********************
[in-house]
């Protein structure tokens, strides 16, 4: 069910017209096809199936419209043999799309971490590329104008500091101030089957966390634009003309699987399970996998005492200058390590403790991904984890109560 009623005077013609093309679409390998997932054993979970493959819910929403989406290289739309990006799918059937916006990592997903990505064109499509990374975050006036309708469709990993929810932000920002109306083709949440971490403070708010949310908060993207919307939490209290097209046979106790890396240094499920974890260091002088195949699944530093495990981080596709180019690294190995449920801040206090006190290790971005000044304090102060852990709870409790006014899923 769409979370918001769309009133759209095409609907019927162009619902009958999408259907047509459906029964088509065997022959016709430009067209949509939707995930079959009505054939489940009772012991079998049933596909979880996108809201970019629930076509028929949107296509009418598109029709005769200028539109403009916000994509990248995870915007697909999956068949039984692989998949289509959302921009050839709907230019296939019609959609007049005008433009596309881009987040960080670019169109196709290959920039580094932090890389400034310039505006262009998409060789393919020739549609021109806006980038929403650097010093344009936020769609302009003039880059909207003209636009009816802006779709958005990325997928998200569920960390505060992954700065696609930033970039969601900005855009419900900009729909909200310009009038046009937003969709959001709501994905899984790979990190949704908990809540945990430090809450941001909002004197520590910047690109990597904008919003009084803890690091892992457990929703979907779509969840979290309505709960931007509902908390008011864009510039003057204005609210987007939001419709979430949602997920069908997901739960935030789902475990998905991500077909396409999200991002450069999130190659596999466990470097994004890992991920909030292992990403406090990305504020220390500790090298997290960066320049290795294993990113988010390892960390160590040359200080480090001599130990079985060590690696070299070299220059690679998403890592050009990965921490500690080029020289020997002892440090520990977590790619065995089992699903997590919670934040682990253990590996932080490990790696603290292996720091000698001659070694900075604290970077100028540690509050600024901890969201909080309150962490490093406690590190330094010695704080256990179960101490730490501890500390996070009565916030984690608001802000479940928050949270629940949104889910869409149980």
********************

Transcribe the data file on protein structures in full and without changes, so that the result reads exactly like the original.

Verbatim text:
[in-house]
């Protein structure tokens, strides 16, 4: 069910017209096809199936419209043999799309971490590329104008500091101030089957966390634009003309699987399970996998005492200058390590403790991904984890109560 009623005077013609093309679409390998997932054993979970493959819910929403989406290289739309990006799918059937916006990592997903990505064109499509990374975050006036309708469709990993929810932000920002109306083709949440971490403070708010949310908060993207919307939490209290097209046979106790890396240094499920974890260091002088195949699944530093495990981080596709180019690294190995449920801040206090006190290790971005000044304090102060852990709870409790006014899923 769409979370918001769309009133759209095409609907019927162009619902009958999408259907047509459906029964088509065997022959016709430009067209949509939707995930079959009505054939489940009772012991079998049933596909979880996108809201970019629930076509028929949107296509009418598109029709005769200028539109403009916000994509990248995870915007697909999956068949039984692989998949289509959302921009050839709907230019296939019609959609007049005008433009596309881009987040960080670019169109196709290959920039580094932090890389400034310039505006262009998409060789393919020739549609021109806006980038929403650097010093344009936020769609302009003039880059909207003209636009009816802006779709958005990325997928998200569920960390505060992954700065696609930033970039969601900005855009419900900009729909909200310009009038046009937003969709959001709501994905899984790979990190949704908990809540945990430090809450941001909002004197520590910047690109990597904008919003009084803890690091892992457990929703979907779509969840979290309505709960931007509902908390008011864009510039003057204005609210987007939001419709979430949602997920069908997901739960935030789902475990998905991500077909396409999200991002450069999130190659596999466990470097994004890992991920909030292992990403406090990305504020220390500790090298997290960066320049290795294993990113988010390892960390160590040359200080480090001599130990079985060590690696070299070299220059690679998403890592050009990965921490500690080029020289020997002892440090520990977590790619065995089992699903997590919670934040682990253990590996932080490990790696603290292996720091000698001659070694900075604290970077100028540690509050600024901890969201909080309150962490490093406690590190330094010695704080256990179960101490730490501890500390996070009565916030984690608001802000479940928050949270629940949104889910869409149980």